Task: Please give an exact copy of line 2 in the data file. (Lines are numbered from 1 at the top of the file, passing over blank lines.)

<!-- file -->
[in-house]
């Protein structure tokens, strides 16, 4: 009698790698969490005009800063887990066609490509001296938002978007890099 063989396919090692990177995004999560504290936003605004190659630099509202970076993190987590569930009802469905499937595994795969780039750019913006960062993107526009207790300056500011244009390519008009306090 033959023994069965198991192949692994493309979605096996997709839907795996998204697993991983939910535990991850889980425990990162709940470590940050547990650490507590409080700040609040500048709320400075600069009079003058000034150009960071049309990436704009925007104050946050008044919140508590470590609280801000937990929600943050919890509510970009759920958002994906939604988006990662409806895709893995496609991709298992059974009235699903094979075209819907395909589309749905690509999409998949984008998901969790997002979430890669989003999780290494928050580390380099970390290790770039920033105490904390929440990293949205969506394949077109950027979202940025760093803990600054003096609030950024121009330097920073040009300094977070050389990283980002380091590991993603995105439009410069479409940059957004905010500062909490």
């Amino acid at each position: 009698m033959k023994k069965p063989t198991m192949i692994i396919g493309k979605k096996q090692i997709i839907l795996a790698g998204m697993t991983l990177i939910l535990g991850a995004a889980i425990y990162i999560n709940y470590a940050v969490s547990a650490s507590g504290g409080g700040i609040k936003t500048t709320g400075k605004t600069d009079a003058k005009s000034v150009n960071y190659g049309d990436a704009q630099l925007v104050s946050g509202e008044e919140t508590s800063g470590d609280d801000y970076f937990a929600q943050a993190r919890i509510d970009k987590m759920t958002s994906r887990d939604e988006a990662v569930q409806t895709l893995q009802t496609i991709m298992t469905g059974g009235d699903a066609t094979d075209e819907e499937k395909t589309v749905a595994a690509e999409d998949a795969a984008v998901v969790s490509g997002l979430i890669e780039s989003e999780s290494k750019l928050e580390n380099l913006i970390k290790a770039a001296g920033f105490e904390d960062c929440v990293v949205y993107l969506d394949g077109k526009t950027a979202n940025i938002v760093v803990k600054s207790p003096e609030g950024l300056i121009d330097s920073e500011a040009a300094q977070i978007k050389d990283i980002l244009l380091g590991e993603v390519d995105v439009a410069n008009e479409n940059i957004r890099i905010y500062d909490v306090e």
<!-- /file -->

């Protein structure tokens, strides 16, 4: 009698790698969490005009800063887990066609490509001296938002978007890099 063989396919090692990177995004999560504290936003605004190659630099509202970076993190987590569930009802469905499937595994795969780039750019913006960062993107526009207790300056500011244009390519008009306090 033959023994069965198991192949692994493309979605096996997709839907795996998204697993991983939910535990991850889980425990990162709940470590940050547990650490507590409080700040609040500048709320400075600069009079003058000034150009960071049309990436704009925007104050946050008044919140508590470590609280801000937990929600943050919890509510970009759920958002994906939604988006990662409806895709893995496609991709298992059974009235699903094979075209819907395909589309749905690509999409998949984008998901969790997002979430890669989003999780290494928050580390380099970390290790770039920033105490904390929440990293949205969506394949077109950027979202940025760093803990600054003096609030950024121009330097920073040009300094977070050389990283980002380091590991993603995105439009410069479409940059957004905010500062909490």